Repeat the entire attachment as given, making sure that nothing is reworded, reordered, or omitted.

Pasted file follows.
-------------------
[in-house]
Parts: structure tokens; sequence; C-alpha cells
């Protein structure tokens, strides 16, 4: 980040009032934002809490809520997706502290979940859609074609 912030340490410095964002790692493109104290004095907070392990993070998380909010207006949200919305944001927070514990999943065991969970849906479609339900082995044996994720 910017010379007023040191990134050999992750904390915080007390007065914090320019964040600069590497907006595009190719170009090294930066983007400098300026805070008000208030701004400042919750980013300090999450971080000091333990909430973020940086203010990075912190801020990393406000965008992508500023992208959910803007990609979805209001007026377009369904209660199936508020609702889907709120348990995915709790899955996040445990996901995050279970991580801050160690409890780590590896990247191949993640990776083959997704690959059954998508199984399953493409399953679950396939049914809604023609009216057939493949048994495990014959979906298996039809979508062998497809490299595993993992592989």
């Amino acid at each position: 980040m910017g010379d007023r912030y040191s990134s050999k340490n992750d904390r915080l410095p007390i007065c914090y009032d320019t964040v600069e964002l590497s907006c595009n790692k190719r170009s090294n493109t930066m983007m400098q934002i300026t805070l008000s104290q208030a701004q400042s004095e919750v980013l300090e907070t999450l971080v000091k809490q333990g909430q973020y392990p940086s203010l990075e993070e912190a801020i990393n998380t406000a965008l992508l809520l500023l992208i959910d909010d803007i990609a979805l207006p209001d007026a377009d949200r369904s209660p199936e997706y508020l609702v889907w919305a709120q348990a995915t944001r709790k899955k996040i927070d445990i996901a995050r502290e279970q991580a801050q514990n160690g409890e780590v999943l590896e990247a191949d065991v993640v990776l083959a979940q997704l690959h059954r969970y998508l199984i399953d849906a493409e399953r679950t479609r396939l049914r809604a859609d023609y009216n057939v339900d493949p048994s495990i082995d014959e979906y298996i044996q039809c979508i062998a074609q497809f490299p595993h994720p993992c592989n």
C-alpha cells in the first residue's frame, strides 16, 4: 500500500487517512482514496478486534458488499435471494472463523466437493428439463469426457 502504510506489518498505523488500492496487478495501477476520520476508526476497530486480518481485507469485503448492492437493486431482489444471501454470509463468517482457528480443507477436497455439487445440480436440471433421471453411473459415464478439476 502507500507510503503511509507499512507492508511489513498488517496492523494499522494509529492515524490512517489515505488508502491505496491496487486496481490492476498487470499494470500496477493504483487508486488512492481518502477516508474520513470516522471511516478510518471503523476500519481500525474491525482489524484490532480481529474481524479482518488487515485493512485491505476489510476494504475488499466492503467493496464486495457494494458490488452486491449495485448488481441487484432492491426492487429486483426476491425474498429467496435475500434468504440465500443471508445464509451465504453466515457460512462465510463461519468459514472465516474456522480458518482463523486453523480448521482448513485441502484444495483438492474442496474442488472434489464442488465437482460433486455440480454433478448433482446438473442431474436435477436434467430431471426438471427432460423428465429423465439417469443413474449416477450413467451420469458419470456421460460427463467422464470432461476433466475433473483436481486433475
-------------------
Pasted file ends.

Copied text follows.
[in-house]
Parts: structure tokens; sequence; C-alpha cells
């Protein structure tokens, strides 16, 4: 980040009032934002809490809520997706502290979940859609074609 912030340490410095964002790692493109104290004095907070392990993070998380909010207006949200919305944001927070514990999943065991969970849906479609339900082995044996994720 910017010379007023040191990134050999992750904390915080007390007065914090320019964040600069590497907006595009190719170009090294930066983007400098300026805070008000208030701004400042919750980013300090999450971080000091333990909430973020940086203010990075912190801020990393406000965008992508500023992208959910803007990609979805209001007026377009369904209660199936508020609702889907709120348990995915709790899955996040445990996901995050279970991580801050160690409890780590590896990247191949993640990776083959997704690959059954998508199984399953493409399953679950396939049914809604023609009216057939493949048994495990014959979906298996039809979508062998497809490299595993993992592989």
């Amino acid at each position: 980040m910017g010379d007023r912030y040191s990134s050999k340490n992750d904390r915080l410095p007390i007065c914090y009032d320019t964040v600069e964002l590497s907006c595009n790692k190719r170009s090294n493109t930066m983007m400098q934002i300026t805070l008000s104290q208030a701004q400042s004095e919750v980013l300090e907070t999450l971080v000091k809490q333990g909430q973020y392990p940086s203010l990075e993070e912190a801020i990393n998380t406000a965008l992508l809520l500023l992208i959910d909010d803007i990609a979805l207006p209001d007026a377009d949200r369904s209660p199936e997706y508020l609702v889907w919305a709120q348990a995915t944001r709790k899955k996040i927070d445990i996901a995050r502290e279970q991580a801050q514990n160690g409890e780590v999943l590896e990247a191949d065991v993640v990776l083959a979940q997704l690959h059954r969970y998508l199984i399953d849906a493409e399953r679950t479609r396939l049914r809604a859609d023609y009216n057939v339900d493949p048994s495990i082995d014959e979906y298996i044996q039809c979508i062998a074609q497809f490299p595993h994720p993992c592989n």
C-alpha cells in the first residue's frame, strides 16, 4: 500500500487517512482514496478486534458488499435471494472463523466437493428439463469426457 502504510506489518498505523488500492496487478495501477476520520476508526476497530486480518481485507469485503448492492437493486431482489444471501454470509463468517482457528480443507477436497455439487445440480436440471433421471453411473459415464478439476 502507500507510503503511509507499512507492508511489513498488517496492523494499522494509529492515524490512517489515505488508502491505496491496487486496481490492476498487470499494470500496477493504483487508486488512492481518502477516508474520513470516522471511516478510518471503523476500519481500525474491525482489524484490532480481529474481524479482518488487515485493512485491505476489510476494504475488499466492503467493496464486495457494494458490488452486491449495485448488481441487484432492491426492487429486483426476491425474498429467496435475500434468504440465500443471508445464509451465504453466515457460512462465510463461519468459514472465516474456522480458518482463523486453523480448521482448513485441502484444495483438492474442496474442488472434489464442488465437482460433486455440480454433478448433482446438473442431474436435477436434467430431471426438471427432460423428465429423465439417469443413474449416477450413467451420469458419470456421460460427463467422464470432461476433466475433473483436481486433475